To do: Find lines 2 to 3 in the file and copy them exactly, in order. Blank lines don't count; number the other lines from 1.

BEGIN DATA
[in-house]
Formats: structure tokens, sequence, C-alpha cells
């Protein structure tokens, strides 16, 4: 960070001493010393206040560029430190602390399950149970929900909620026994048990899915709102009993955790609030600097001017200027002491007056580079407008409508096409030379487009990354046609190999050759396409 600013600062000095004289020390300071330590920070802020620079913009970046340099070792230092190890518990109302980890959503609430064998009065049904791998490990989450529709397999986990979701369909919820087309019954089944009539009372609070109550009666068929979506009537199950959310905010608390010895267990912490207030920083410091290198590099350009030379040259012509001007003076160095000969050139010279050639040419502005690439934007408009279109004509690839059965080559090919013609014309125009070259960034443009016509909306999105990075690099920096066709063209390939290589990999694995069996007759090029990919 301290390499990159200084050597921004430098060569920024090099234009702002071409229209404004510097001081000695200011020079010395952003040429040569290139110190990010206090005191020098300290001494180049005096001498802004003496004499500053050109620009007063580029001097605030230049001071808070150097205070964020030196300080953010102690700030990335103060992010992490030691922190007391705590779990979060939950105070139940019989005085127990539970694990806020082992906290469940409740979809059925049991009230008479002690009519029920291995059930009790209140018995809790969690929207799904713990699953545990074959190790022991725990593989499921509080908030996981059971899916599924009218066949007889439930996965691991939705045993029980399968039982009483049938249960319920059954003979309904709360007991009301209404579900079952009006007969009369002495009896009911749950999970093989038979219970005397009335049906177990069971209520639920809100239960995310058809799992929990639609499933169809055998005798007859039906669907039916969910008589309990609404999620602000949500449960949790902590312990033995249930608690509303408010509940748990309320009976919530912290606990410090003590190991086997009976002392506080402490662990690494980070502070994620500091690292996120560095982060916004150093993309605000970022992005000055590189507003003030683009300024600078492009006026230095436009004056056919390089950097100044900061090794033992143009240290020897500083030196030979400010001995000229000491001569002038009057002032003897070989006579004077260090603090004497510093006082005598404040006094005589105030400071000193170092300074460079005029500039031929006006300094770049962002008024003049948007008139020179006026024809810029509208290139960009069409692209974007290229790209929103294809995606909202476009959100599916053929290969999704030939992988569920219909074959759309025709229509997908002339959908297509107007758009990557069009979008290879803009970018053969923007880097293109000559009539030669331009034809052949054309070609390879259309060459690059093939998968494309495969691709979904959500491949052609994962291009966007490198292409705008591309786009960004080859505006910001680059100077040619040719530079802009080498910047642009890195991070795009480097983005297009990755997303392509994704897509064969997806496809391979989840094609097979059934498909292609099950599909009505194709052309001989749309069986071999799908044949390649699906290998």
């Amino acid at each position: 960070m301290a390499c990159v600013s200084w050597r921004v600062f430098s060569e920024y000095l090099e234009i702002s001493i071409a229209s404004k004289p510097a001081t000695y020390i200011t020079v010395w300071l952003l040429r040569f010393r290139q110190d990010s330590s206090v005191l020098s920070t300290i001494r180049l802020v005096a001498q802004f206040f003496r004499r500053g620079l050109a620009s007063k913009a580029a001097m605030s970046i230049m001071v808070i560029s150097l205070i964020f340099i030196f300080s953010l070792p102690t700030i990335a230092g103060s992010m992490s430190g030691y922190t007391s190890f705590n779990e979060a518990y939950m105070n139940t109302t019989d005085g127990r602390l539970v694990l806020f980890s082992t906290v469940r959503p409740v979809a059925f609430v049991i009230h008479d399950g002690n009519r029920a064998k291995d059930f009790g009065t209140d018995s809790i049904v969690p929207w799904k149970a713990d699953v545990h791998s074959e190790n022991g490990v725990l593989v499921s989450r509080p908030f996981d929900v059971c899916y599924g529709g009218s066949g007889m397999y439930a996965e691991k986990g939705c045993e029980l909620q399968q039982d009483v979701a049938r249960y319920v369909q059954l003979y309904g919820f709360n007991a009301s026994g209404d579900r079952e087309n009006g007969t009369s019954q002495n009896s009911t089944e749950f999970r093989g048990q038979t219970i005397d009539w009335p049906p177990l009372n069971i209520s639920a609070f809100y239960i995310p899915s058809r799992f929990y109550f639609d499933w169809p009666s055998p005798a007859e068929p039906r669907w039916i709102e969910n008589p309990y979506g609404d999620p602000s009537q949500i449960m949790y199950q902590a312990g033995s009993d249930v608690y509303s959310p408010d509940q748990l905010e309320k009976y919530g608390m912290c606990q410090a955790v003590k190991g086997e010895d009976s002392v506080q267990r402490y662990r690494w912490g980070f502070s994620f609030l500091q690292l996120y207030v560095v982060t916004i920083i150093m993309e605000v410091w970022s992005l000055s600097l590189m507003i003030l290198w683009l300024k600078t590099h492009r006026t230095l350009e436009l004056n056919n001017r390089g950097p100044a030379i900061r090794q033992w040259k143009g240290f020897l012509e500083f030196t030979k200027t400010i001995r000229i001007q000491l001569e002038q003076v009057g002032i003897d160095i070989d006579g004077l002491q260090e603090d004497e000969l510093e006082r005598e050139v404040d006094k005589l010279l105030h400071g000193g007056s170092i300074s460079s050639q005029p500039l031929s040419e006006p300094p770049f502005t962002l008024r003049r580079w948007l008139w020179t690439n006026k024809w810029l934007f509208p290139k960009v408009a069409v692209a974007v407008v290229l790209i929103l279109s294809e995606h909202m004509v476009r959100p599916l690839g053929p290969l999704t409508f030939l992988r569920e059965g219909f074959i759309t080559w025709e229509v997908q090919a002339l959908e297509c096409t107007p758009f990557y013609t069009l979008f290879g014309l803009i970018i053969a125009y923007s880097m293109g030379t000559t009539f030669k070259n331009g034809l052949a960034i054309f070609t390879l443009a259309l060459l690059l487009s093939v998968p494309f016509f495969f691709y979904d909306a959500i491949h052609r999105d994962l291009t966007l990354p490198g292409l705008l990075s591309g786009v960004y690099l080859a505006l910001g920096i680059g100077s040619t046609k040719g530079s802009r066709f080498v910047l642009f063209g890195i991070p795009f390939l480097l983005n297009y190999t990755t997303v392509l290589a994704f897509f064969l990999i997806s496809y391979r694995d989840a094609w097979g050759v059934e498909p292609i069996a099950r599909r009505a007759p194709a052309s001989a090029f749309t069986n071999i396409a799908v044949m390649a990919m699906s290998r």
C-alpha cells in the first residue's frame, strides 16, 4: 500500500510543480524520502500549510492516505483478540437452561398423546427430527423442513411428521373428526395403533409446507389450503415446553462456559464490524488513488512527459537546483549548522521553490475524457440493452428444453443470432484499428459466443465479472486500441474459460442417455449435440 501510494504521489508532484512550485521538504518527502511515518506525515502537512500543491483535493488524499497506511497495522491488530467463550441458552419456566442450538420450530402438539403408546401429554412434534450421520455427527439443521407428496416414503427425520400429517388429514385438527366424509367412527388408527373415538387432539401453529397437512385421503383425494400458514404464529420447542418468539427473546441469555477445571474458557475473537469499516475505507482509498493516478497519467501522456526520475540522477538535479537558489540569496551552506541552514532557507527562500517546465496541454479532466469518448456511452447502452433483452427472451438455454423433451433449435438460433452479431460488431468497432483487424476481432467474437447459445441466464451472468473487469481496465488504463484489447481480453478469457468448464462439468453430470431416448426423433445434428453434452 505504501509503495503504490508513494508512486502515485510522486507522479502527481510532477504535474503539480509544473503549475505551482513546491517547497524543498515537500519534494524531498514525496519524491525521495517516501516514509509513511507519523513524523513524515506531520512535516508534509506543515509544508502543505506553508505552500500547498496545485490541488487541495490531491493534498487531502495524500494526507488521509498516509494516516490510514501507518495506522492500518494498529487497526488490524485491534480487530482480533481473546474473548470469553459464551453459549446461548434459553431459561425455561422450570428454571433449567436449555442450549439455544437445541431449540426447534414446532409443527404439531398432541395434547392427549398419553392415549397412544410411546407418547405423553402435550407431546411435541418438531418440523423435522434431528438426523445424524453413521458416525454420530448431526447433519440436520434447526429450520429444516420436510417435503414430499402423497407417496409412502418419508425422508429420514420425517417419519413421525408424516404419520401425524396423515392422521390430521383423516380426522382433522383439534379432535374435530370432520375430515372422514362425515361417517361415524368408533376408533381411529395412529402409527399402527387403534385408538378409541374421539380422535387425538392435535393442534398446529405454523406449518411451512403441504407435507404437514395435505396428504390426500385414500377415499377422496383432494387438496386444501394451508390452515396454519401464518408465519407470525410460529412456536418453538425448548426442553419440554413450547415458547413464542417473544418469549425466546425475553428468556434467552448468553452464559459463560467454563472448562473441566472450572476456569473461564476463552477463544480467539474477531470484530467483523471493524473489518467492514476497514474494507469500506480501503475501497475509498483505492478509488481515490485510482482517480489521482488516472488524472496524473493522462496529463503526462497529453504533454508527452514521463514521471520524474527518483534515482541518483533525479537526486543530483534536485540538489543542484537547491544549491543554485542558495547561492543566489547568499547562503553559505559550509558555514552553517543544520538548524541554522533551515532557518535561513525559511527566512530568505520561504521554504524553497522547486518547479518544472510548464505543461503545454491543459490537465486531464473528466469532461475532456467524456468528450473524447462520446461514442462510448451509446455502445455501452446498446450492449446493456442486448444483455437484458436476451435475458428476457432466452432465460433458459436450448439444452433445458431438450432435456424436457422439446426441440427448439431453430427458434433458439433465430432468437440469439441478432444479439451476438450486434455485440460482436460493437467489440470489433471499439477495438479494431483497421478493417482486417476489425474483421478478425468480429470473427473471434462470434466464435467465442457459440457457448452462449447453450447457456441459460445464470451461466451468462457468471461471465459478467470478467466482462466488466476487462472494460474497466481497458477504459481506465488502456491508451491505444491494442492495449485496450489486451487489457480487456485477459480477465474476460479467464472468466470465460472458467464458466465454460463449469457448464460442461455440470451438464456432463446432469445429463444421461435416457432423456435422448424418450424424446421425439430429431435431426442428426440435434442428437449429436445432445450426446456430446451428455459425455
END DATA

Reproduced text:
Formats: structure tokens, sequence, C-alpha cells
């Protein structure tokens, strides 16, 4: 960070001493010393206040560029430190602390399950149970929900909620026994048990899915709102009993955790609030600097001017200027002491007056580079407008409508096409030379487009990354046609190999050759396409 600013600062000095004289020390300071330590920070802020620079913009970046340099070792230092190890518990109302980890959503609430064998009065049904791998490990989450529709397999986990979701369909919820087309019954089944009539009372609070109550009666068929979506009537199950959310905010608390010895267990912490207030920083410091290198590099350009030379040259012509001007003076160095000969050139010279050639040419502005690439934007408009279109004509690839059965080559090919013609014309125009070259960034443009016509909306999105990075690099920096066709063209390939290589990999694995069996007759090029990919 301290390499990159200084050597921004430098060569920024090099234009702002071409229209404004510097001081000695200011020079010395952003040429040569290139110190990010206090005191020098300290001494180049005096001498802004003496004499500053050109620009007063580029001097605030230049001071808070150097205070964020030196300080953010102690700030990335103060992010992490030691922190007391705590779990979060939950105070139940019989005085127990539970694990806020082992906290469940409740979809059925049991009230008479002690009519029920291995059930009790209140018995809790969690929207799904713990699953545990074959190790022991725990593989499921509080908030996981059971899916599924009218066949007889439930996965691991939705045993029980399968039982009483049938249960319920059954003979309904709360007991009301209404579900079952009006007969009369002495009896009911749950999970093989038979219970005397009335049906177990069971209520639920809100239960995310058809799992929990639609499933169809055998005798007859039906669907039916969910008589309990609404999620602000949500449960949790902590312990033995249930608690509303408010509940748990309320009976919530912290606990410090003590190991086997009976002392506080402490662990690494980070502070994620500091690292996120560095982060916004150093993309605000970022992005000055590189507003003030683009300024600078492009006026230095436009004056056919390089950097100044900061090794033992143009240290020897500083030196030979400010001995000229000491001569002038009057002032003897070989006579004077260090603090004497510093006082005598404040006094005589105030400071000193170092300074460079005029500039031929006006300094770049962002008024003049948007008139020179006026024809810029509208290139960009069409692209974007290229790209929103294809995606909202476009959100599916053929290969999704030939992988569920219909074959759309025709229509997908002339959908297509107007758009990557069009979008290879803009970018053969923007880097293109000559009539030669331009034809052949054309070609390879259309060459690059093939998968494309495969691709979904959500491949052609994962291009966007490198292409705008591309786009960004080859505006910001680059100077040619040719530079802009080498910047642009890195991070795009480097983005297009990755997303392509994704897509064969997806496809391979989840094609097979059934498909292609099950599909009505194709052309001989749309069986071999799908044949390649699906290998």